With regards to the main narrative thrust, it is impossible in a humble review to cover in any detail all of the elements of this film when it comes to philosophy. As Russell has drawn from so many different influences and theories it would become somewhat complex to delve into the finer points of, say, quantum mechanics or Satre's take on existentialism. There are hints of all of this in what is thrown at you during the film. Russell's "cubes and cracks" debate, backed up by another unusual and innovative use of CGI, is a broad simplification a particular theory, made easy for the average viewer. Although, for those who are not philosophically minded it is still difficult at times to keep up with the theories banded about in the course of the picture. There is nihilism from Caterine, Zen, Freud and Satre from Bernard (not to mention Magritte), mixed up with moral and political theorising and indignation from Tommy and Albert. These are to name but a few influences drawn upon for Russell's movie, and are all clearly interests of his personally. Here it would be nice to offer up the possibility of an auteur tag, as Russell's personal stamp is crawling all over this film (if stamps can crawl!). This is of course problematic, as he does not have a sufficient body of work to have earned that troublesome, though sought after, label. Although, this is a good indication of things to come, and one is caused to wonder if we have a Scorsese-style relationship with the industry in the making (i.e. a one movie for a big studio to fund the making of a more personal feature, type plan; as in, one for you – the industry – and one for me – independent), or maybe a Spike Jonze-like indie-wood position. One can only wait and see. But I think one thing is certain, keeping an eye on David O' Russell will be beneficial.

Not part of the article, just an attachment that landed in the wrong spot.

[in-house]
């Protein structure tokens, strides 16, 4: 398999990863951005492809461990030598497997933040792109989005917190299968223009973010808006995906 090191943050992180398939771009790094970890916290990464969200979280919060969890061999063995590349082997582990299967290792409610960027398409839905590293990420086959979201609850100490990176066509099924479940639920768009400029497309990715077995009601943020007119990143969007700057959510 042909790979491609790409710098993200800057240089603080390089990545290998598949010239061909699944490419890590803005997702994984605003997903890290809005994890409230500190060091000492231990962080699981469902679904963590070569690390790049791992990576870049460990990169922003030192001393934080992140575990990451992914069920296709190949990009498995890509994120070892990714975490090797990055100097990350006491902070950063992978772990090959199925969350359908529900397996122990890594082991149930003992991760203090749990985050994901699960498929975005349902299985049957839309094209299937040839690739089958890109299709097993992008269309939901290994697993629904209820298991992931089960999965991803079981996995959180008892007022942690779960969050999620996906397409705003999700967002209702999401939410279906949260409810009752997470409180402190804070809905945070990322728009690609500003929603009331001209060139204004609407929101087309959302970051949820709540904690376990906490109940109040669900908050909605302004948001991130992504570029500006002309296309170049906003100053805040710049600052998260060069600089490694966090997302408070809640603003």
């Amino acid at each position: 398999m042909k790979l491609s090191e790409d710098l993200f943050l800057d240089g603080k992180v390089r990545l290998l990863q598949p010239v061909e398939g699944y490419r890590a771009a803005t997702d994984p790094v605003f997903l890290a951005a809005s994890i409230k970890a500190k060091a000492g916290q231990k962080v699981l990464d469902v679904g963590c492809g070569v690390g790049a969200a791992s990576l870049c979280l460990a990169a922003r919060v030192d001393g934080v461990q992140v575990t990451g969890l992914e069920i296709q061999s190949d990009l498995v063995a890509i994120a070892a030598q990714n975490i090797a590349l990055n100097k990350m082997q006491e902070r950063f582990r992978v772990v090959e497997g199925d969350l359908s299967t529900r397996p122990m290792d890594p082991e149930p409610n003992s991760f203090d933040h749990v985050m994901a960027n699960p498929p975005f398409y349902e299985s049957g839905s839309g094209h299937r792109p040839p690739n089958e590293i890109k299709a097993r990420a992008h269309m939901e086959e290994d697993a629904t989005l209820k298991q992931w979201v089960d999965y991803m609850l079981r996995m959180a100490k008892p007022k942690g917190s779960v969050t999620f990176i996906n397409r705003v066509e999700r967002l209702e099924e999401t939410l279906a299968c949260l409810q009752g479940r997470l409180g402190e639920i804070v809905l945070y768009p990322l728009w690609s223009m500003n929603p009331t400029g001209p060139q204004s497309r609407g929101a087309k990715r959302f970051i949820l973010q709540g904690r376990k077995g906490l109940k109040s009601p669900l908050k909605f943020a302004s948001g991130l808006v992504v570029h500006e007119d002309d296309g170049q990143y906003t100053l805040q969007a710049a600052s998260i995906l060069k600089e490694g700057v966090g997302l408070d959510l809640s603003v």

sound and vision